Ontario trying to attract more foreign workers with changes
By Paul Russell, AdvocateDaily.com Contributor
Proposed changes to the Ontario Immigrant Nominee Program (ONIP) should benefit people wanting to become permanent residents and companies in need of skilled employees, says Toronto immigration lawyer Andrew Carvajal.
“Generally speaking, I’m very pleased with the changes put forth by the government,” says Carvajal, partner with Desloges Law Group.
“When there’s a change in government, you never know what’s going to happen, especially in terms of immigration, so we’re happy to see that the province is maintaining most of what existed before, and actually widening the scope of a few of the programs,” he tells AdvocateDaily.com.
Carvajal says he’s pleased to see that the federal government is offering additional nominations to the provinces this year "for the exclusive use in programs aimed at semi-skilled or low-skilled workers."
According to the MEDJCT document, the federal government has distributed 2,000 additional in-demand spaces across all provinces and territories for 2019, with Ontario receiving 250.
“I’m glad the federal government is incentivizing the idea of bringing in needed workers through provincial programs,” says Carvajal.
A background document from the Ministry of Economic Development, Job Creation and Trade (MEDJCT) notes that the “In-Demand Skills Stream is the only immigration pathway for individuals with a job offer or work experience in a skilled labour occupation to secure permanent residence in Ontario.”
To increase uptake to this program, Carvajal says the province is reducing the Ontario work experience requirement from one year to nine months, as well as expanding the list of jobs eligible for this program.
Three new proposed job categories are transport-truck drivers, nurse aides or orderlies, and home support workers (excluding housekeepers), he says.
“These are very logical changes,” says Carvajal. “We always welcome new additions to the program, which before was limited to construction and agriculture.”
He says there’s a real shortage of truck drivers in Ontario, forcing employers to go abroad to fill those jobs.
“But once they are here, it is almost impossible for them to transition to permanent residence since truck driving is considered a non-professional occupation,” says Carvajal.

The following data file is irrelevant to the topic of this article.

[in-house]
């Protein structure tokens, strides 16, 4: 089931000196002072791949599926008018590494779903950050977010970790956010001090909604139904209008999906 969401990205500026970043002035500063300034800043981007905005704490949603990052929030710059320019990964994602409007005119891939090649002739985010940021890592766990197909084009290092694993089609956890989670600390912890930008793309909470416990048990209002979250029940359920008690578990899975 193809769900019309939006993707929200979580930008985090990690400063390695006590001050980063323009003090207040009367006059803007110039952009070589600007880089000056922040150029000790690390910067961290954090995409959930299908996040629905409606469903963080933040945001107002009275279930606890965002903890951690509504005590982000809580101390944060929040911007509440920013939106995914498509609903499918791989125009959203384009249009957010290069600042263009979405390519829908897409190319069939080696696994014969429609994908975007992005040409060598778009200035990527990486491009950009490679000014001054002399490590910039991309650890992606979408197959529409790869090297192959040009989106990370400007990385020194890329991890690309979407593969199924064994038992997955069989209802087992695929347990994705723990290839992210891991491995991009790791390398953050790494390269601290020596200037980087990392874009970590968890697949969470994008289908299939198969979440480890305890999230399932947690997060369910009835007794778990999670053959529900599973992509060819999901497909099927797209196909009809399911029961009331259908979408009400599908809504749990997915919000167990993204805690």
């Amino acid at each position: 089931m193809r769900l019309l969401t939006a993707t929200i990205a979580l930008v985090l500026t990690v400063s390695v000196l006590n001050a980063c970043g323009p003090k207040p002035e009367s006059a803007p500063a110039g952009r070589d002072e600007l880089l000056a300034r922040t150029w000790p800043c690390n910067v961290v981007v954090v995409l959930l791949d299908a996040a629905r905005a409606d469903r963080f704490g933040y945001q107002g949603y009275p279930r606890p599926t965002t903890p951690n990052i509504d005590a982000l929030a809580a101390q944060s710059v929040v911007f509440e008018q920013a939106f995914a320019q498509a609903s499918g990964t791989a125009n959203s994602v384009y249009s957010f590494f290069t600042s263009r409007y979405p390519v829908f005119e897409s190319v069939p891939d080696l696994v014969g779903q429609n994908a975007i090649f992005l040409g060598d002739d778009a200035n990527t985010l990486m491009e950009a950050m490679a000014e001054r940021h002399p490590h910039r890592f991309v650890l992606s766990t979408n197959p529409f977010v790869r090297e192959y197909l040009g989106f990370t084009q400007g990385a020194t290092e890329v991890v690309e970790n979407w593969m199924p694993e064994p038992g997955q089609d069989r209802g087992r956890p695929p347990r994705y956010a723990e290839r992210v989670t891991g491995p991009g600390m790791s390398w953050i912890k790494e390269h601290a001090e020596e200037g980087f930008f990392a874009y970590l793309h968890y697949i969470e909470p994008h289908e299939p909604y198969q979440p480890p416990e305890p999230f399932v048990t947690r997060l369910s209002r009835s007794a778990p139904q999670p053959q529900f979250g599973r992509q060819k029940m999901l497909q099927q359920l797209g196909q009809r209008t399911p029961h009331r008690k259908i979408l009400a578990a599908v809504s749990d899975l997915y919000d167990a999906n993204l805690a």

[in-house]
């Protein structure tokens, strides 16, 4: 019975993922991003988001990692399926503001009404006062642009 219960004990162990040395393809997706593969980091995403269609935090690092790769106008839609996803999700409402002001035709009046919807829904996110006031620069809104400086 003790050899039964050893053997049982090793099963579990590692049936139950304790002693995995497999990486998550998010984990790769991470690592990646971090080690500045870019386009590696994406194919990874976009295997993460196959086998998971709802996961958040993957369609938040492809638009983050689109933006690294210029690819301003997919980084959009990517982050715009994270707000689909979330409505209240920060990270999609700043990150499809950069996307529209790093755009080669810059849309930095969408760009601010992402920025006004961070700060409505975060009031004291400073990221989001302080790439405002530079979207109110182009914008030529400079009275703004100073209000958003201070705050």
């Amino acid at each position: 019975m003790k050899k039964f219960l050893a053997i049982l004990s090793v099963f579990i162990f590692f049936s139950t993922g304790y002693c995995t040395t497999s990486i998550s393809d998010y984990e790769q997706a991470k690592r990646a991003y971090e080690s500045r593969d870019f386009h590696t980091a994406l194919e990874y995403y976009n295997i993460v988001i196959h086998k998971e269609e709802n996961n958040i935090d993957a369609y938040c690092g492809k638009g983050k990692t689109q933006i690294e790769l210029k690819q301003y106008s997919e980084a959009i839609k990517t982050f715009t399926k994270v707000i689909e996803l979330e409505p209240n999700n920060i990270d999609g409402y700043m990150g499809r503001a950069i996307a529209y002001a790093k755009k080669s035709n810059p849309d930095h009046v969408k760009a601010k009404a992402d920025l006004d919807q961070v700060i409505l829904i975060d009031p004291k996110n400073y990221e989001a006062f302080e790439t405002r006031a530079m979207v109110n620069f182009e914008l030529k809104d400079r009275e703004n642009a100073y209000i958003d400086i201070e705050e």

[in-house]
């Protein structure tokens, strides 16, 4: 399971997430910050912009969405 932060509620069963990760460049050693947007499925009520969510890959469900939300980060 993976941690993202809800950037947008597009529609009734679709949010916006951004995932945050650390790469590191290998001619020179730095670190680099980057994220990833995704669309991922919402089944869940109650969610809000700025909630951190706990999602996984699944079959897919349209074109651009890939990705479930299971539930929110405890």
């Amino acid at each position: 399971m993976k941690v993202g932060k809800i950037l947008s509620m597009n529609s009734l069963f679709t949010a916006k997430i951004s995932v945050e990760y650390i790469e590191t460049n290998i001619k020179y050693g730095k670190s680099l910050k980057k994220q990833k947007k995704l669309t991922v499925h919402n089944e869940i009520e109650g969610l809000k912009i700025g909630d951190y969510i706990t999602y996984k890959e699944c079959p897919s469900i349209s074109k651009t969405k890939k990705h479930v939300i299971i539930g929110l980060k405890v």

Other provinces have already set up programs for truckers, “so I’m glad to see that Ontario jumped into that as well,” he says.
The province is also making efforts to attract people to technology jobs, in part by selecting candidates in the industry through Express Entry, says Carvajal.
“The federal government has been putting a lot of effort into designing programs to attract these people, particularly people leaving the United States, or those who find that country’s immigration system too difficult to navigate,” he says.
A CBC News story reports that the Information and Communications Technology Council predicts that Canada will be short nearly 220,000 skilled workers by 2021.
“Many tech companies have a need for specific talent to grow their business, which they can’t always find here in Ontario or in Canada,” a MEDJCT spokesperson states in the story.
Carvajal says there are also changes proposed to ONIP’s entrepreneur stream, which assists immigrants who want to set up or buy businesses in Ontario.
“Currently, the minimum net-worth and investment requirement for individual entrepreneurs is significantly higher when compared to other provinces,” he says.
“The province wants to be more competitive and attract more people to Ontario, so I think reducing the minimums makes sense.”
He says Ontario is encouraging newcomers to go to small communities as well. In 2017, for example, 97 per cent of those in the program settled in just five cities: Toronto, Ottawa, Hamilton, Kitchener-Waterloo and London.
“If everyone settles in large cities, it’s going to be difficult for them to find jobs, so the province is imposing fewer requirements on employers or candidates going to the smaller communities, and that makes sense,” says Carvajal.
The ONIP changes have yet to become law, but he applauds the government for realizing that foreign workers are a real asset to the province.
“The fact that the current government is expanding the scope of some streams is really good news. I’m so glad the province is making these changes,” says Carvajal.